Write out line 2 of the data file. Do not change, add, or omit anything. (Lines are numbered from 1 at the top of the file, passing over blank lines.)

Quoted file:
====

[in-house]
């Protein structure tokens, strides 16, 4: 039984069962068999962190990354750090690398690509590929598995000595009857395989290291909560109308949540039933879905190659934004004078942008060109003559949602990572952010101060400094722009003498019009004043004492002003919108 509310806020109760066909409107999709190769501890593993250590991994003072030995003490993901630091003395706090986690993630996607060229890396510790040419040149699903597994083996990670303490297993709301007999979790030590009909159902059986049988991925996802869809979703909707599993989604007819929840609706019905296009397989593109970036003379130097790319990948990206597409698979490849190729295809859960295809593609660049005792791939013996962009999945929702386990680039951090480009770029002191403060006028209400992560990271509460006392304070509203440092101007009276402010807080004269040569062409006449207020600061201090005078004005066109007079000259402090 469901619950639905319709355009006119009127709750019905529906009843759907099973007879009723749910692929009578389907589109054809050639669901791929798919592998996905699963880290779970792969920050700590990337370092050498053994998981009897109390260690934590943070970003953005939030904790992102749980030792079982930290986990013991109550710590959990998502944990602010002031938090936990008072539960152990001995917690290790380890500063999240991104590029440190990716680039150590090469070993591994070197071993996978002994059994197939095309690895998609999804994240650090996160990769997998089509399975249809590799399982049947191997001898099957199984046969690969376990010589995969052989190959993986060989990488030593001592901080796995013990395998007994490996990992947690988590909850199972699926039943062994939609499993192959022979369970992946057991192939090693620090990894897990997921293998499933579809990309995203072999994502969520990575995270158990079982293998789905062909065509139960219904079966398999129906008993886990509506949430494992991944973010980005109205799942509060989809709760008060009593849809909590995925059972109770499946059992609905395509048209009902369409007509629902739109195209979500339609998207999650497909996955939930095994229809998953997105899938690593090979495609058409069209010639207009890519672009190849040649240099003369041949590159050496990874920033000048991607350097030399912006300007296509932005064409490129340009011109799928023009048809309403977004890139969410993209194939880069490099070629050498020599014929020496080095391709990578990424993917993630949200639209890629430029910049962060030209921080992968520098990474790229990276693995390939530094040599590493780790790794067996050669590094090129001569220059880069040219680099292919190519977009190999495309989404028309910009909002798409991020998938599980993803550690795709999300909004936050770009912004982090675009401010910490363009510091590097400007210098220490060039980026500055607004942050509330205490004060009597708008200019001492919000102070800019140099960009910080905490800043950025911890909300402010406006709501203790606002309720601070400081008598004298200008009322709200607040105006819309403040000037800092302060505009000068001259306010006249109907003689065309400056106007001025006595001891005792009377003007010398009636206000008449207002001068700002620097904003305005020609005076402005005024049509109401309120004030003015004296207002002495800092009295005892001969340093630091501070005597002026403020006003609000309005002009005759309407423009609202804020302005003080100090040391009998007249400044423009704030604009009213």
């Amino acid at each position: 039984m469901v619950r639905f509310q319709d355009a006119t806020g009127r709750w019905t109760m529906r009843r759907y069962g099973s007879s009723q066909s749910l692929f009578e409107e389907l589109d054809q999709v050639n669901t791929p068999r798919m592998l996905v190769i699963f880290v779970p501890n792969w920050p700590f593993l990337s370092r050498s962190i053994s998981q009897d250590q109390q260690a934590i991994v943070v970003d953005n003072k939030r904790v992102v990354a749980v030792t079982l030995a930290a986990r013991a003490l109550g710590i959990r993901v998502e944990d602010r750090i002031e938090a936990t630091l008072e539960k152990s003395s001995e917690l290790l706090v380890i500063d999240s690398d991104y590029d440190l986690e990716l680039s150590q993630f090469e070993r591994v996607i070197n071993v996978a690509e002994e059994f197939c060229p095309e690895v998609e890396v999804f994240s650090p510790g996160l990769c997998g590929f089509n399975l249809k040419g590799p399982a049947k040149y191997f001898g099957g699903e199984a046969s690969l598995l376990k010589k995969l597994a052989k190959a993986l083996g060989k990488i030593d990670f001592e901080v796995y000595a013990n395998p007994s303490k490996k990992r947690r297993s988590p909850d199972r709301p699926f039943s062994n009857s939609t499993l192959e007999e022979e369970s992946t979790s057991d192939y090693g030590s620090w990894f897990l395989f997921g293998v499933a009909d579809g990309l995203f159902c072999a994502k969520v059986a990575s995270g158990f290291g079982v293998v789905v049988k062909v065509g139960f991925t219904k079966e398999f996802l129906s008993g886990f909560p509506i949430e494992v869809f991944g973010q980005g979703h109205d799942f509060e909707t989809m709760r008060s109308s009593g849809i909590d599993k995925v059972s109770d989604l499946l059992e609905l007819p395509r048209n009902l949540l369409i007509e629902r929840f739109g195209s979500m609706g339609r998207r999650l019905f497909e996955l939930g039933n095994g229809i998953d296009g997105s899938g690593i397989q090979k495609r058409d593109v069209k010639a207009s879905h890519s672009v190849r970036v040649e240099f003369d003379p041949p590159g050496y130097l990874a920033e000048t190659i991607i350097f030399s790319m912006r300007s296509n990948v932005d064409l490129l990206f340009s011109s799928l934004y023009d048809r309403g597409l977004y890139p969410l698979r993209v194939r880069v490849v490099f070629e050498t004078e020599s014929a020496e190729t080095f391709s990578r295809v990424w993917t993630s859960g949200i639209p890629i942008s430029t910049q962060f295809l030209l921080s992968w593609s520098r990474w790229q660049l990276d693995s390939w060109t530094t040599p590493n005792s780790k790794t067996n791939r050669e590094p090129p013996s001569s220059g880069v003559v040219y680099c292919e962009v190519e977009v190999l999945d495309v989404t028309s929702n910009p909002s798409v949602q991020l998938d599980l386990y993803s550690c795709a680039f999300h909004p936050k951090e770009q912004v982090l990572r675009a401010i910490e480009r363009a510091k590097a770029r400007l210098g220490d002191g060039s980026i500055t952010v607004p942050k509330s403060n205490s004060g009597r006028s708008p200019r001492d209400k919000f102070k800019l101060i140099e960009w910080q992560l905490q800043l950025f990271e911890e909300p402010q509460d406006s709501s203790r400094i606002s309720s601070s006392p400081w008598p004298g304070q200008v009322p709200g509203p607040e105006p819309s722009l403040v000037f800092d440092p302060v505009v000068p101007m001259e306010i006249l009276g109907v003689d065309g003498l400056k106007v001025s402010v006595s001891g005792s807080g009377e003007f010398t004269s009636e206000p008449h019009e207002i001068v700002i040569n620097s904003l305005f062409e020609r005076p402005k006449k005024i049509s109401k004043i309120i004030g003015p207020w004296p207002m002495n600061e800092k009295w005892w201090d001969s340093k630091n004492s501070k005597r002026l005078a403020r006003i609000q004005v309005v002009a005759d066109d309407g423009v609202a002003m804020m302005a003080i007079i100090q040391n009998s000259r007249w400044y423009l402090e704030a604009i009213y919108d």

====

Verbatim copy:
């Protein structure tokens, strides 16, 4: 039984069962068999962190990354750090690398690509590929598995000595009857395989290291909560109308949540039933879905190659934004004078942008060109003559949602990572952010101060400094722009003498019009004043004492002003919108 509310806020109760066909409107999709190769501890593993250590991994003072030995003490993901630091003395706090986690993630996607060229890396510790040419040149699903597994083996990670303490297993709301007999979790030590009909159902059986049988991925996802869809979703909707599993989604007819929840609706019905296009397989593109970036003379130097790319990948990206597409698979490849190729295809859960295809593609660049005792791939013996962009999945929702386990680039951090480009770029002191403060006028209400992560990271509460006392304070509203440092101007009276402010807080004269040569062409006449207020600061201090005078004005066109007079000259402090 469901619950639905319709355009006119009127709750019905529906009843759907099973007879009723749910692929009578389907589109054809050639669901791929798919592998996905699963880290779970792969920050700590990337370092050498053994998981009897109390260690934590943070970003953005939030904790992102749980030792079982930290986990013991109550710590959990998502944990602010002031938090936990008072539960152990001995917690290790380890500063999240991104590029440190990716680039150590090469070993591994070197071993996978002994059994197939095309690895998609999804994240650090996160990769997998089509399975249809590799399982049947191997001898099957199984046969690969376990010589995969052989190959993986060989990488030593001592901080796995013990395998007994490996990992947690988590909850199972699926039943062994939609499993192959022979369970992946057991192939090693620090990894897990997921293998499933579809990309995203072999994502969520990575995270158990079982293998789905062909065509139960219904079966398999129906008993886990509506949430494992991944973010980005109205799942509060989809709760008060009593849809909590995925059972109770499946059992609905395509048209009902369409007509629902739109195209979500339609998207999650497909996955939930095994229809998953997105899938690593090979495609058409069209010639207009890519672009190849040649240099003369041949590159050496990874920033000048991607350097030399912006300007296509932005064409490129340009011109799928023009048809309403977004890139969410993209194939880069490099070629050498020599014929020496080095391709990578990424993917993630949200639209890629430029910049962060030209921080992968520098990474790229990276693995390939530094040599590493780790790794067996050669590094090129001569220059880069040219680099292919190519977009190999495309989404028309910009909002798409991020998938599980993803550690795709999300909004936050770009912004982090675009401010910490363009510091590097400007210098220490060039980026500055607004942050509330205490004060009597708008200019001492919000102070800019140099960009910080905490800043950025911890909300402010406006709501203790606002309720601070400081008598004298200008009322709200607040105006819309403040000037800092302060505009000068001259306010006249109907003689065309400056106007001025006595001891005792009377003007010398009636206000008449207002001068700002620097904003305005020609005076402005005024049509109401309120004030003015004296207002002495800092009295005892001969340093630091501070005597002026403020006003609000309005002009005759309407423009609202804020302005003080100090040391009998007249400044423009704030604009009213």